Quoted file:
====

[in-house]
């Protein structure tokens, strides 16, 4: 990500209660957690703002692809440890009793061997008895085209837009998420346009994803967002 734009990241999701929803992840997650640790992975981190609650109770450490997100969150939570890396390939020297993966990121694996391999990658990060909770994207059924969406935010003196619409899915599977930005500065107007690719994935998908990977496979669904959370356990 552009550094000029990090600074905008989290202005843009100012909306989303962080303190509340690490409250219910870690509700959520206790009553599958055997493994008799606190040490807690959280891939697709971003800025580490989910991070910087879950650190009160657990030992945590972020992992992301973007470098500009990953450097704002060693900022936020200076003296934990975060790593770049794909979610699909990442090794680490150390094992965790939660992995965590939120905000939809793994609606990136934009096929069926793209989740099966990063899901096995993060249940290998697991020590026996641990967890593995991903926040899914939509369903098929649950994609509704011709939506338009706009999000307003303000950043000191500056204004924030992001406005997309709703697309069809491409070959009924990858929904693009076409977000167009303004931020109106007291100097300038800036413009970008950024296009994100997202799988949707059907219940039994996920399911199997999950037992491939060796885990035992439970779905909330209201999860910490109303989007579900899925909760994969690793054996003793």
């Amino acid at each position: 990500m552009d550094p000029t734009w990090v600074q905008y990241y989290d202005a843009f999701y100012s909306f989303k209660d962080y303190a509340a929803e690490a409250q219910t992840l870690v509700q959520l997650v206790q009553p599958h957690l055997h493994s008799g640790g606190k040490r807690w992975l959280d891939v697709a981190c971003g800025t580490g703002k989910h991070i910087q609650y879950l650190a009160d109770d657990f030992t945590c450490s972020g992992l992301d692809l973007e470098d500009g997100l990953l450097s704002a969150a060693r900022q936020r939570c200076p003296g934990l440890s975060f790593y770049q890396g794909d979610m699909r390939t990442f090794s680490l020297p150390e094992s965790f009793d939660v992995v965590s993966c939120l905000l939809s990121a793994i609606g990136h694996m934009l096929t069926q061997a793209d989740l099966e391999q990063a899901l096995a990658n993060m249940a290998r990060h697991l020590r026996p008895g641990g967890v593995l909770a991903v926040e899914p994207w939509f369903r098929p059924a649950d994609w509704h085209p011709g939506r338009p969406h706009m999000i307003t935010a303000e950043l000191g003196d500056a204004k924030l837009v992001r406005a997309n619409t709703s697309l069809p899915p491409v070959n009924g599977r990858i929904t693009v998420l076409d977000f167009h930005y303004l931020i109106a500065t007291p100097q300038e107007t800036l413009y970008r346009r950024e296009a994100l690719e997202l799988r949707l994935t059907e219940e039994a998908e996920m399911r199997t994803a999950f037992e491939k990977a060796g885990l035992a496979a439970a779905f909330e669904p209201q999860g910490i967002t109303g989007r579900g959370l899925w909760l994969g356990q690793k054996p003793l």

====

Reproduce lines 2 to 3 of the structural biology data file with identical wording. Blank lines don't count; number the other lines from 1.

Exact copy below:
């Protein structure tokens, strides 16, 4: 990500209660957690703002692809440890009793061997008895085209837009998420346009994803967002 734009990241999701929803992840997650640790992975981190609650109770450490997100969150939570890396390939020297993966990121694996391999990658990060909770994207059924969406935010003196619409899915599977930005500065107007690719994935998908990977496979669904959370356990 552009550094000029990090600074905008989290202005843009100012909306989303962080303190509340690490409250219910870690509700959520206790009553599958055997493994008799606190040490807690959280891939697709971003800025580490989910991070910087879950650190009160657990030992945590972020992992992301973007470098500009990953450097704002060693900022936020200076003296934990975060790593770049794909979610699909990442090794680490150390094992965790939660992995965590939120905000939809793994609606990136934009096929069926793209989740099966990063899901096995993060249940290998697991020590026996641990967890593995991903926040899914939509369903098929649950994609509704011709939506338009706009999000307003303000950043000191500056204004924030992001406005997309709703697309069809491409070959009924990858929904693009076409977000167009303004931020109106007291100097300038800036413009970008950024296009994100997202799988949707059907219940039994996920399911199997999950037992491939060796885990035992439970779905909330209201999860910490109303989007579900899925909760994969690793054996003793």
């Amino acid at each position: 990500m552009d550094p000029t734009w990090v600074q905008y990241y989290d202005a843009f999701y100012s909306f989303k209660d962080y303190a509340a929803e690490a409250q219910t992840l870690v509700q959520l997650v206790q009553p599958h957690l055997h493994s008799g640790g606190k040490r807690w992975l959280d891939v697709a981190c971003g800025t580490g703002k989910h991070i910087q609650y879950l650190a009160d109770d657990f030992t945590c450490s972020g992992l992301d692809l973007e470098d500009g997100l990953l450097s704002a969150a060693r900022q936020r939570c200076p003296g934990l440890s975060f790593y770049q890396g794909d979610m699909r390939t990442f090794s680490l020297p150390e094992s965790f009793d939660v992995v965590s993966c939120l905000l939809s990121a793994i609606g990136h694996m934009l096929t069926q061997a793209d989740l099966e391999q990063a899901l096995a990658n993060m249940a290998r990060h697991l020590r026996p008895g641990g967890v593995l909770a991903v926040e899914p994207w939509f369903r098929p059924a649950d994609w509704h085209p011709g939506r338009p969406h706009m999000i307003t935010a303000e950043l000191g003196d500056a204004k924030l837009v992001r406005a997309n619409t709703s697309l069809p899915p491409v070959n009924g599977r990858i929904t693009v998420l076409d977000f167009h930005y303004l931020i109106a500065t007291p100097q300038e107007t800036l413009y970008r346009r950024e296009a994100l690719e997202l799988r949707l994935t059907e219940e039994a998908e996920m399911r199997t994803a999950f037992e491939k990977a060796g885990l035992a496979a439970a779905f909330e669904p209201q999860g910490i967002t109303g989007r579900g959370l899925w909760l994969g356990q690793k054996p003793l």